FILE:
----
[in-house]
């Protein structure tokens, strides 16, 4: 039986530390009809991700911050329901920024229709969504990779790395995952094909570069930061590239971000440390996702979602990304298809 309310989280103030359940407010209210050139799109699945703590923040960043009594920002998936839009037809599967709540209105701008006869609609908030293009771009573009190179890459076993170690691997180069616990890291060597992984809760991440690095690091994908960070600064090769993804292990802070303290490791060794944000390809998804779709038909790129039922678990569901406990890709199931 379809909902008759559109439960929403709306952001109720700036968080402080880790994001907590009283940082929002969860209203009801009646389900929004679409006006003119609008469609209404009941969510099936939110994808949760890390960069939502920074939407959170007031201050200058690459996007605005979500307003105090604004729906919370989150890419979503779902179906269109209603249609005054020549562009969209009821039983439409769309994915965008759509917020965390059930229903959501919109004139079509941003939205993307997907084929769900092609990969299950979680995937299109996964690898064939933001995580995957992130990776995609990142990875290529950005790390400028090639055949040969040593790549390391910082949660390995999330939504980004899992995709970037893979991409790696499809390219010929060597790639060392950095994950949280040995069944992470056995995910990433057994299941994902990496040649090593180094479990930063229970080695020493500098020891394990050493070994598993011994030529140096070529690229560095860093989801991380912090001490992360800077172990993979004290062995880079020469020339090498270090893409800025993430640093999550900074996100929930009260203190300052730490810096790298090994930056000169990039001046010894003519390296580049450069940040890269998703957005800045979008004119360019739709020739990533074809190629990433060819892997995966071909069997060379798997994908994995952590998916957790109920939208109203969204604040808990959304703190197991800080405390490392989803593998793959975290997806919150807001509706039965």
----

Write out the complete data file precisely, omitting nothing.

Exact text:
[in-house]
């Protein structure tokens, strides 16, 4: 039986530390009809991700911050329901920024229709969504990779790395995952094909570069930061590239971000440390996702979602990304298809 309310989280103030359940407010209210050139799109699945703590923040960043009594920002998936839009037809599967709540209105701008006869609609908030293009771009573009190179890459076993170690691997180069616990890291060597992984809760991440690095690091994908960070600064090769993804292990802070303290490791060794944000390809998804779709038909790129039922678990569901406990890709199931 379809909902008759559109439960929403709306952001109720700036968080402080880790994001907590009283940082929002969860209203009801009646389900929004679409006006003119609008469609209404009941969510099936939110994808949760890390960069939502920074939407959170007031201050200058690459996007605005979500307003105090604004729906919370989150890419979503779902179906269109209603249609005054020549562009969209009821039983439409769309994915965008759509917020965390059930229903959501919109004139079509941003939205993307997907084929769900092609990969299950979680995937299109996964690898064939933001995580995957992130990776995609990142990875290529950005790390400028090639055949040969040593790549390391910082949660390995999330939504980004899992995709970037893979991409790696499809390219010929060597790639060392950095994950949280040995069944992470056995995910990433057994299941994902990496040649090593180094479990930063229970080695020493500098020891394990050493070994598993011994030529140096070529690229560095860093989801991380912090001490992360800077172990993979004290062995880079020469020339090498270090893409800025993430640093999550900074996100929930009260203190300052730490810096790298090994930056000169990039001046010894003519390296580049450069940040890269998703957005800045979008004119360019739709020739990533074809190629990433060819892997995966071909069997060379798997994908994995952590998916957790109920939208109203969204604040808990959304703190197991800080405390490392989803593998793959975290997806919150807001509706039965």